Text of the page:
The land for the park, which would likely include pedestrian and cycling paths, is already available, having been acquired over time by the city, originally for road and utility purposes, the report said.
For Edmonds Town Centre, or the southeast quadrant, a new Edmonds arena has been identified as a priority. It would be the first such facility in South Burnaby.
And in Lougheed Town Centre, or the northeast quadrant, the priority project will be replacement of Cameron Recreation Centre, including a pool and a replacement of Cameron library branch.
With planning work underway for the redevelopment of the Lougheed mall site, several options are being considered for the amenities, including where they should be located and whether they should be together in the same building as they are now. The area currently doesn't have a pool, and the new rec complex and library would likely be larger than they are today.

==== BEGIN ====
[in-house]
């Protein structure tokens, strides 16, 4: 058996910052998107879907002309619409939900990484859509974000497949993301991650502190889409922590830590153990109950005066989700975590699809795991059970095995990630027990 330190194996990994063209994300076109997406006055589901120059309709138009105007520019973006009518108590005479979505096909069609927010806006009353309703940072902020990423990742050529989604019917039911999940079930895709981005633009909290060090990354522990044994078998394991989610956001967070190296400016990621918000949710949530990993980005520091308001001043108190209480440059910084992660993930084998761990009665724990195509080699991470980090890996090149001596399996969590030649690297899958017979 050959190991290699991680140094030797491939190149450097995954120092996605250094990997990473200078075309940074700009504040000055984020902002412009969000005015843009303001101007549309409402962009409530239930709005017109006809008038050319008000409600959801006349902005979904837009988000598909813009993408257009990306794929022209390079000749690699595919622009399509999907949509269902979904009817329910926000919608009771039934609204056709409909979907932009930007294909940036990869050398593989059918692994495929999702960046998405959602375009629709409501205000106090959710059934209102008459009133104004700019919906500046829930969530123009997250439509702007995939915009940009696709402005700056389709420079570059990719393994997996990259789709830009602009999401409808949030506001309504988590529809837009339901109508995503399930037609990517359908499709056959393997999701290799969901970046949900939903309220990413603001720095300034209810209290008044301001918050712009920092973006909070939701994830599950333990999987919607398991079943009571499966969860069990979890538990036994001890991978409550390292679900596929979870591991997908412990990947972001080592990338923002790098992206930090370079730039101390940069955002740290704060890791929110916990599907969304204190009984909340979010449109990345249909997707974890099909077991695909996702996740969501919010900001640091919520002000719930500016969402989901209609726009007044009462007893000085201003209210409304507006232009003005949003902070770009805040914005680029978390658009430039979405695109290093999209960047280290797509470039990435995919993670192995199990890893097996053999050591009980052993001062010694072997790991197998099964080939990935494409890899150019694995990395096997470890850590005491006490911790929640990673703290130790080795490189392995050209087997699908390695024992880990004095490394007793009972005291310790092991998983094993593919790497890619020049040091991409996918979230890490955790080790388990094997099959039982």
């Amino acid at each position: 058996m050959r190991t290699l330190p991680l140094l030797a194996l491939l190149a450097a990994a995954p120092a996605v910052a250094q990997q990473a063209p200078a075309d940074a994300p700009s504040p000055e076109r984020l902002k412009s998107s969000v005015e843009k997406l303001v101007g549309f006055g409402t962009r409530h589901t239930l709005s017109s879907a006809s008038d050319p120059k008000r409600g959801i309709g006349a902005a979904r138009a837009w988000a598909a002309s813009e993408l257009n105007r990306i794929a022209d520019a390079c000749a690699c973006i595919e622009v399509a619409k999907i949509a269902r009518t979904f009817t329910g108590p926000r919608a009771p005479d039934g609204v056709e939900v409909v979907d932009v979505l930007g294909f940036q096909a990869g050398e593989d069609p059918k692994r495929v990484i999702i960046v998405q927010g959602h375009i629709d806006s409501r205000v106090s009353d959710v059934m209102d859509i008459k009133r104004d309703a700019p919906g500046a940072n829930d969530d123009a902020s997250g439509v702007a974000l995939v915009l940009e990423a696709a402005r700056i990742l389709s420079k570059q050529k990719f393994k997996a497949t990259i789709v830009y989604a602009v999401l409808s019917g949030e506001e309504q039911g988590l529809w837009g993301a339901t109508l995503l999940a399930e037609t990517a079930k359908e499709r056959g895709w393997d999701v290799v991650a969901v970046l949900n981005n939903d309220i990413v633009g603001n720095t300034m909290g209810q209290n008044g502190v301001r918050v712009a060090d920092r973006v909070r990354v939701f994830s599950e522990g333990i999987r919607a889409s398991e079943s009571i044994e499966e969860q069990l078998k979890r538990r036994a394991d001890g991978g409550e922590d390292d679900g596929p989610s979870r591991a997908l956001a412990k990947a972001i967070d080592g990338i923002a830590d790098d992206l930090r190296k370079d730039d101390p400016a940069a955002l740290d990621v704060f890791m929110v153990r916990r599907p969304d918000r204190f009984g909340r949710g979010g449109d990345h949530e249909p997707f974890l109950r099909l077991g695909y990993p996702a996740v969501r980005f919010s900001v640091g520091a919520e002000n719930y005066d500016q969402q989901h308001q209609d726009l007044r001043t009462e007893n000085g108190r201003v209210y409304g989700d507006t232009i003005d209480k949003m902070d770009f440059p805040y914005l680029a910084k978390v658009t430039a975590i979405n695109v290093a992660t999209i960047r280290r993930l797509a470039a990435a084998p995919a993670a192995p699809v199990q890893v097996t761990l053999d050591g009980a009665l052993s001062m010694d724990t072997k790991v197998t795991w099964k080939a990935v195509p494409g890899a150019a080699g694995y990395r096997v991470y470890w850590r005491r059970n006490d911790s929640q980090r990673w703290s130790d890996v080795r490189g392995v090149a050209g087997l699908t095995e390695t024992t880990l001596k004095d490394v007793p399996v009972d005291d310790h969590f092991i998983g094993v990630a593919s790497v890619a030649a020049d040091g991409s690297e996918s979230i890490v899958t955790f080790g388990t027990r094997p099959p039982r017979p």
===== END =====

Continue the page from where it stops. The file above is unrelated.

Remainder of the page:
The plan would continue the existing policy of designating 20 per cent of those cash contributions into a city-wide housing fund for affordable and/or special needs housing projects.
Tuesday, October 14, 2014
Sunday, October 12, 2014
The following Burnaby NewsLeader article provides some details about a highrise proposed for Madison Ave south of Dawson Street.
A highrise development is being proposed for an industrial part of the Brentwood area that is gradually being converted to a residential neighbourhood.